The Chocolate Touch is the fourth book in the Amour et Chocolat Series, a romance series made up of companion novels that feature romances in Paris with plenty of chocolate and desserts. You don't need to read the previous books to read this one and this review is spoiler-free for the previous books. You can read my reviews of the previous novels in this series HERE.
Title: The Chocolate Touch (Amour et Chocolat, #4)
Author: Laura Florand
Rating: 4 Stars
Release Date: July 30th, 2013
Ever since The Chocolate Thief, I've been a die-hard fan of Florand. Although none of the books in this series have come as close to my heart as her first one, her works are gems. Not only are they swoon-worthy and engaging, impossible to put down once begun, but they are written with a sensual and gripping style that draws you into the lives of the characters. Florand seamlessly manages to add depth to mere chick-lit, allowing her books to transcend from simple pleasure to true enrichment. With The Chocolate Touch, Florand finally managed to re-ignite the flame she lit with The Chocolate Thief. Although her second and third books were delightful reads, somehow their large male leads never appealed to me, which isn't to say I didn't still swoon, but simply not as much as when I heard the name Sylvain Marquis. Now, with her latest, The Chocolate Touch, Florand returns to the love story of another chocolatier (let's just be honest - I go for the chocolate guys more than the macaroon or pastry chefs!), Dominique Richard. Fans of Florand's prior books already know him as the womanizer who is Sylvain's biggest opposition, but unraveling his hidden layers - a dark and violent past - is something to truly look forward to.
The Chocolate Touch really shines, though, not with its sexy hero, but with its heroine, Jaime Corey, the younger sister to Cade. Jaime is a broken and lost woman, only recently discharged from the hospital after a horrible incident. As such, her body is weak, her family is overly concerned, and she begins to doubt herself. As such, out of all of Florand's protagonists, Jaime probably lends herself most easily to depth. Although she is in Paris to recuperate and regain her strength, her mind has now grown weaker than her body, confused and a mere shell of the confident and sure woman she once used to be. Jaime and Dominique clash in a tidal wave of sexual passion when they meet, but as they spend more time with one another, they grow to unravel the dark layers and multiple secrets that each of them hides.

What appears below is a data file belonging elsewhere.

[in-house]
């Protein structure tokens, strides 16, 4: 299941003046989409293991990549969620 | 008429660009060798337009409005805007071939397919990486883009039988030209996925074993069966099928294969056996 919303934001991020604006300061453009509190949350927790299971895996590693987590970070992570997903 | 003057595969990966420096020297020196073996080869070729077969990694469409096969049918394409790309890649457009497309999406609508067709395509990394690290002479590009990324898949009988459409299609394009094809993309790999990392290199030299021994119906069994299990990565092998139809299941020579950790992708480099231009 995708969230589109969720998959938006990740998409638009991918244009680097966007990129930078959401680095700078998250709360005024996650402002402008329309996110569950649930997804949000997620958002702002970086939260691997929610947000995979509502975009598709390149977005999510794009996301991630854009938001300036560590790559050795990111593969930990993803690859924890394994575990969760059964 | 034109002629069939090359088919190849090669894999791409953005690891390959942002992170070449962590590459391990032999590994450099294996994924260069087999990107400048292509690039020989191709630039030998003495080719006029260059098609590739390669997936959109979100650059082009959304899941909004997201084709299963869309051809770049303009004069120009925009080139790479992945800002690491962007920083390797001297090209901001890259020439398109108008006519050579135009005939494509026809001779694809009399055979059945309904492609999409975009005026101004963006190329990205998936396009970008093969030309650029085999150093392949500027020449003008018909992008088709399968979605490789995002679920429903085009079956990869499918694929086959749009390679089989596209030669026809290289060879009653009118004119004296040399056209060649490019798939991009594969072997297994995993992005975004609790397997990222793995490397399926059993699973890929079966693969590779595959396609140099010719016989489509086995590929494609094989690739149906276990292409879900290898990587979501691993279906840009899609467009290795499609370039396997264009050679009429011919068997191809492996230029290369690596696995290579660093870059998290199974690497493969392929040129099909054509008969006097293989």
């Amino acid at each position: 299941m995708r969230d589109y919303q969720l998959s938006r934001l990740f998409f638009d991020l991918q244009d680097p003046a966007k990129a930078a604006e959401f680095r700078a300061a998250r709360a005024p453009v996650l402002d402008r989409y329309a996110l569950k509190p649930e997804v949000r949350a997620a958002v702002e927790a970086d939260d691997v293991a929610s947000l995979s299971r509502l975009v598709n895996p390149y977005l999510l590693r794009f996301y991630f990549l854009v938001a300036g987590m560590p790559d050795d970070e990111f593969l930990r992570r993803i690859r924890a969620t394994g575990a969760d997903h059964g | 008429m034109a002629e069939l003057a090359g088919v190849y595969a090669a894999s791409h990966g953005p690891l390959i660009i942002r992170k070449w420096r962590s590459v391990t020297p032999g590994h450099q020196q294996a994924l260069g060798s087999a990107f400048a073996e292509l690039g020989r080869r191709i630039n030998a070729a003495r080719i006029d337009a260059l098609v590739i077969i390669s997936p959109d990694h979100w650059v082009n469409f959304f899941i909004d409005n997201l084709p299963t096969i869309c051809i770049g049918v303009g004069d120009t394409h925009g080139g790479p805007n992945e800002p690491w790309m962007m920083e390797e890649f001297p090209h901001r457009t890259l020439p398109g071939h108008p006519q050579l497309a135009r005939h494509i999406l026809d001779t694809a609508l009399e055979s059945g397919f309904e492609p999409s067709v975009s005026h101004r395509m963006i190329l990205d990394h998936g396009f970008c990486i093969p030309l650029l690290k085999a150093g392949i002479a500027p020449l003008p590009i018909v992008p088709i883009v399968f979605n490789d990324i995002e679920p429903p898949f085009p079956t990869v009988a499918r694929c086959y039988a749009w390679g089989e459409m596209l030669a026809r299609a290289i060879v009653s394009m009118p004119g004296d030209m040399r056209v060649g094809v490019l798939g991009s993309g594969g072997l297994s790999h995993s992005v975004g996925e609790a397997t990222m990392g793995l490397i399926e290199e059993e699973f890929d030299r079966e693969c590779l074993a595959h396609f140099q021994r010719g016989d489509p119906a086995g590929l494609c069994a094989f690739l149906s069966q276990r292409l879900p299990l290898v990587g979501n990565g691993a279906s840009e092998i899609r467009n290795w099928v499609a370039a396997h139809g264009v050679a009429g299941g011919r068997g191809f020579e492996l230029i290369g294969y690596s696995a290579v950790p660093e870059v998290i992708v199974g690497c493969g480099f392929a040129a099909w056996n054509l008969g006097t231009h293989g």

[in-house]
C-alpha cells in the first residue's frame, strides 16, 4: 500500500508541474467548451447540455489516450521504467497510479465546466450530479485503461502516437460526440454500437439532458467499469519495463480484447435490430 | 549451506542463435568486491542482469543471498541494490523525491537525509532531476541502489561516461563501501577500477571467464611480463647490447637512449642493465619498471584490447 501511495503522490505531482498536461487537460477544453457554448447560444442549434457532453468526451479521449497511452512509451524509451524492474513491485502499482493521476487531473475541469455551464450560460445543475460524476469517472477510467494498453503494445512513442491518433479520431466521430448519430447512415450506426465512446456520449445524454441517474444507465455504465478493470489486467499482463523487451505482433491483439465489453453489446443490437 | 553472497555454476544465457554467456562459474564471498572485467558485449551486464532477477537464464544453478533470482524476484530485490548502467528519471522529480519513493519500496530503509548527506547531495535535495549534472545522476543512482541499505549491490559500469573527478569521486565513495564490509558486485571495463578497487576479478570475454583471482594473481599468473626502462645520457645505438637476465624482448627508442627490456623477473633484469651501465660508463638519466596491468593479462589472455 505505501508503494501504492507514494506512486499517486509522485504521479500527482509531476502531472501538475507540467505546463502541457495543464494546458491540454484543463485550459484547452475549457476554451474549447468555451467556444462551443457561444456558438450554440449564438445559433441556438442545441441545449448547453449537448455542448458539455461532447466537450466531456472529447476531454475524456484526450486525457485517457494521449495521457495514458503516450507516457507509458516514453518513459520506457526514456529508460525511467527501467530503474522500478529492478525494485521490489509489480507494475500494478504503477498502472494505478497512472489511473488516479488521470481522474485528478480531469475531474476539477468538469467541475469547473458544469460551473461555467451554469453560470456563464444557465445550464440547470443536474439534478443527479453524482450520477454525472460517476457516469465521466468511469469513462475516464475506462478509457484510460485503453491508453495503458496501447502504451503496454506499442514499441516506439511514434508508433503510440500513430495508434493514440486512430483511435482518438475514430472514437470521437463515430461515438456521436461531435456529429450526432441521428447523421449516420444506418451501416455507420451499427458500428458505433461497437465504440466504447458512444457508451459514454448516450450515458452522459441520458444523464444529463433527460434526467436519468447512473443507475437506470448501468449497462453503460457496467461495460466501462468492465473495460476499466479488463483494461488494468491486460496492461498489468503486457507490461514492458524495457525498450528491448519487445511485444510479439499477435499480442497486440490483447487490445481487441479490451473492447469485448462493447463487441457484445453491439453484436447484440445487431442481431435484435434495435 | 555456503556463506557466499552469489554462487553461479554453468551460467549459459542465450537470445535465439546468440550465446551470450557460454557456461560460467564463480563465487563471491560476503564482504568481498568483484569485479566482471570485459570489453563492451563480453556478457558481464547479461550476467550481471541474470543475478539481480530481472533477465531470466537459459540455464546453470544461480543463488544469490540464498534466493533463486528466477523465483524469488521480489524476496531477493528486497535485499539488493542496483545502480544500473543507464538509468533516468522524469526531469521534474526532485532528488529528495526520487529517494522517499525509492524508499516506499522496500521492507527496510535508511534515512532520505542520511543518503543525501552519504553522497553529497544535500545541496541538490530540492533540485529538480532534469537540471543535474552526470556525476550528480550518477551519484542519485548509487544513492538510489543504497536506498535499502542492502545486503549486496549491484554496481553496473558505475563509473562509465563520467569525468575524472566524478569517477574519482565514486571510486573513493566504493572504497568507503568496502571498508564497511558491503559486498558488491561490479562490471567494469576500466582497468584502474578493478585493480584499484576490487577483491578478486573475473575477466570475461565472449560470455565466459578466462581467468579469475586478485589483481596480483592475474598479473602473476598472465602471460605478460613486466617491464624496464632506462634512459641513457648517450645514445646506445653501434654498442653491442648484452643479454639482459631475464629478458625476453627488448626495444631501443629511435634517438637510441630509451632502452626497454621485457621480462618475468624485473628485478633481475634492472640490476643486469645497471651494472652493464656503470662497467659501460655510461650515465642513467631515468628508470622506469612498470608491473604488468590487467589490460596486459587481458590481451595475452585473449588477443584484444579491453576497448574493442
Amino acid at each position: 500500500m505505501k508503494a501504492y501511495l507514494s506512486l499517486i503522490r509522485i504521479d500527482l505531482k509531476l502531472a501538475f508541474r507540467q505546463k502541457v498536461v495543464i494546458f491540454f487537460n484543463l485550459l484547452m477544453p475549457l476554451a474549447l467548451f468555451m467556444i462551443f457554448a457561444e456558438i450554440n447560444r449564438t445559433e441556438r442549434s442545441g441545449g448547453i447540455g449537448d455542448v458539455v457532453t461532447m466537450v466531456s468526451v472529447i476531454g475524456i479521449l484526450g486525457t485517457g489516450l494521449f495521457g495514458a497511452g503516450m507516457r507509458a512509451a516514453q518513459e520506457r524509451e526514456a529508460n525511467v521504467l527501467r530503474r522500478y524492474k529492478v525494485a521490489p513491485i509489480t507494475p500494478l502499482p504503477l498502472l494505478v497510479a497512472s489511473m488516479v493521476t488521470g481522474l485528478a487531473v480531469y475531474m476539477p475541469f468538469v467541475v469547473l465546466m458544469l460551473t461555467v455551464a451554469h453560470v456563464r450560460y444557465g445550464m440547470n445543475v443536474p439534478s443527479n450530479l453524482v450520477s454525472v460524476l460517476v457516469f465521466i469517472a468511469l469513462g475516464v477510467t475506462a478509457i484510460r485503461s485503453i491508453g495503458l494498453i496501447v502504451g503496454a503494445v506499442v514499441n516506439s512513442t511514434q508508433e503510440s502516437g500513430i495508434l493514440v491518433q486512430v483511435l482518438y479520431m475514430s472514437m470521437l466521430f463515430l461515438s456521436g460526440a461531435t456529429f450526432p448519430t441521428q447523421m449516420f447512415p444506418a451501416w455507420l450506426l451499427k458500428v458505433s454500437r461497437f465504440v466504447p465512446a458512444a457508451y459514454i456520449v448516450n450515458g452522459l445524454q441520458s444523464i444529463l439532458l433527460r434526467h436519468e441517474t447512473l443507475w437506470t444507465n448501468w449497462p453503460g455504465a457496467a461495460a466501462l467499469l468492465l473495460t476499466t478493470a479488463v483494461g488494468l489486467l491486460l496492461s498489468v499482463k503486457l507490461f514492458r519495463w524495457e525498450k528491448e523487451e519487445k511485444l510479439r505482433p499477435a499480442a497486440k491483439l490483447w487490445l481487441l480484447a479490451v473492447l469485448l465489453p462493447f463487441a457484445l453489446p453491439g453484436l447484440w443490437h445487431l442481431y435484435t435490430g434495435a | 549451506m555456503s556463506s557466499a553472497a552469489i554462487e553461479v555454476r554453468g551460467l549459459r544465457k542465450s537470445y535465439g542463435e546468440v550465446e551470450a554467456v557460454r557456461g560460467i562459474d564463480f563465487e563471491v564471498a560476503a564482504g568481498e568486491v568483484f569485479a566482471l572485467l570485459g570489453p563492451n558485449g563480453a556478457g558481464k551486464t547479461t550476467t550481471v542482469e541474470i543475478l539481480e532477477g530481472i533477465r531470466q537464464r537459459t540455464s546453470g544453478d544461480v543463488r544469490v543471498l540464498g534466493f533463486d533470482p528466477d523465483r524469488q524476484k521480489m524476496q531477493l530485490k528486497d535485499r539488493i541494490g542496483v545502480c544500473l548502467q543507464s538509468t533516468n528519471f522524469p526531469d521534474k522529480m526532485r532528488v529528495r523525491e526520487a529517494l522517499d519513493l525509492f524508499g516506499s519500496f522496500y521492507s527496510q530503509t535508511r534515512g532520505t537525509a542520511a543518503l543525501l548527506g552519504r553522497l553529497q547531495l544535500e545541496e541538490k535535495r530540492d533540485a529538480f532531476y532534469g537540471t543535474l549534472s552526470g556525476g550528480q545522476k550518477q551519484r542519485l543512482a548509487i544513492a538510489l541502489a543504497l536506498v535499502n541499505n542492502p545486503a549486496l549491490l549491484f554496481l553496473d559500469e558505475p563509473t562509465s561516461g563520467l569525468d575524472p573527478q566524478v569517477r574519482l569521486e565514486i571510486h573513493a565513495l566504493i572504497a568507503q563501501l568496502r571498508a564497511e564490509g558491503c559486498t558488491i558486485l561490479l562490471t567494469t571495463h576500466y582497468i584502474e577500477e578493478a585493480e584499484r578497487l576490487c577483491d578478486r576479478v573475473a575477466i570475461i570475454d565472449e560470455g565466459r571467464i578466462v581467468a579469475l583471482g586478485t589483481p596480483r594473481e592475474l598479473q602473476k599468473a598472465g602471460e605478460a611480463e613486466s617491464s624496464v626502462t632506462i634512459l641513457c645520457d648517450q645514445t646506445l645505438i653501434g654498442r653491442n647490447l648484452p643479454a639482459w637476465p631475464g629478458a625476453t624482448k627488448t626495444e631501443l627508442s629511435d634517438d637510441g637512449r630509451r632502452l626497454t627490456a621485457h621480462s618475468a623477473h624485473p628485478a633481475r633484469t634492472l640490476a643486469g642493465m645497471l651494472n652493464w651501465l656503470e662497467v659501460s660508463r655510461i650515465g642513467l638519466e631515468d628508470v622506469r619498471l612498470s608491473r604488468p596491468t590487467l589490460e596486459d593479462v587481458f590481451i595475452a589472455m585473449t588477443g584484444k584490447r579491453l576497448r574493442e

Florand takes her time to build the relationship between Jaime and Dominique, allowing them to slowly stumble upon hurdles and reveal their secrets at a steady pace. Of all her romances, this is perhaps the most heart-breaking. With The Chocolate Thief, Cade and Sylvain went through their own individual growth and revelations. With The Chocolate Kiss, Philippe and Magalie overcame their pasts. Now, in The Chocolate Touch, Dominique and Jaime have to learn to trust again, live again, and hope again. It's a much more difficult journey, but it never seems that way because the balance between romance and depth is intricately struck. Furthermore, the metaphors that I seem to tire of quickly are kept to a minimum, which is a refreshing change from the overdose of castles and princesses we were bombarded with in The Chocolate Kiss. If anything, the romance in this installment revolves around the basest feelings and emotions: comfort, security, tenderness. Jaime and Dominique are lucky enough, despite their dark pasts, to find this in one another and it is those emotions that makes them hold on and stay. In many ways, these two are very similar - chasers of danger, unafraid of their own safety, and extremely insecure. Yet, although both Jaime and Dominique view themselves as powerless beings, they lend strength to each other which makes their bond all the more tight and all the more meaningful too.
In fact, this latest Florand romance was well on its way to becoming my favorite, but the last three-four chapters seemed to drag unnecessarily. It seemed as if the conversations were traveling in circles and, really, the conflicts were solved, so the petty arguments and prolonging of the story were a little grating. With the exception of that, though, this book was a gem. From the beginning to the end, Jaime and Dominique's tender romance made my heart flutter, break, cry, and re-build, all in a short span of just hours. I'm so very glad this series isn't about to end anytime soon as each consecutive book is just better and better. With Paris as a backdrop, chocolate as a given, and Florand's writing, it's safe to say I'm hooked. And don't regret it one bit.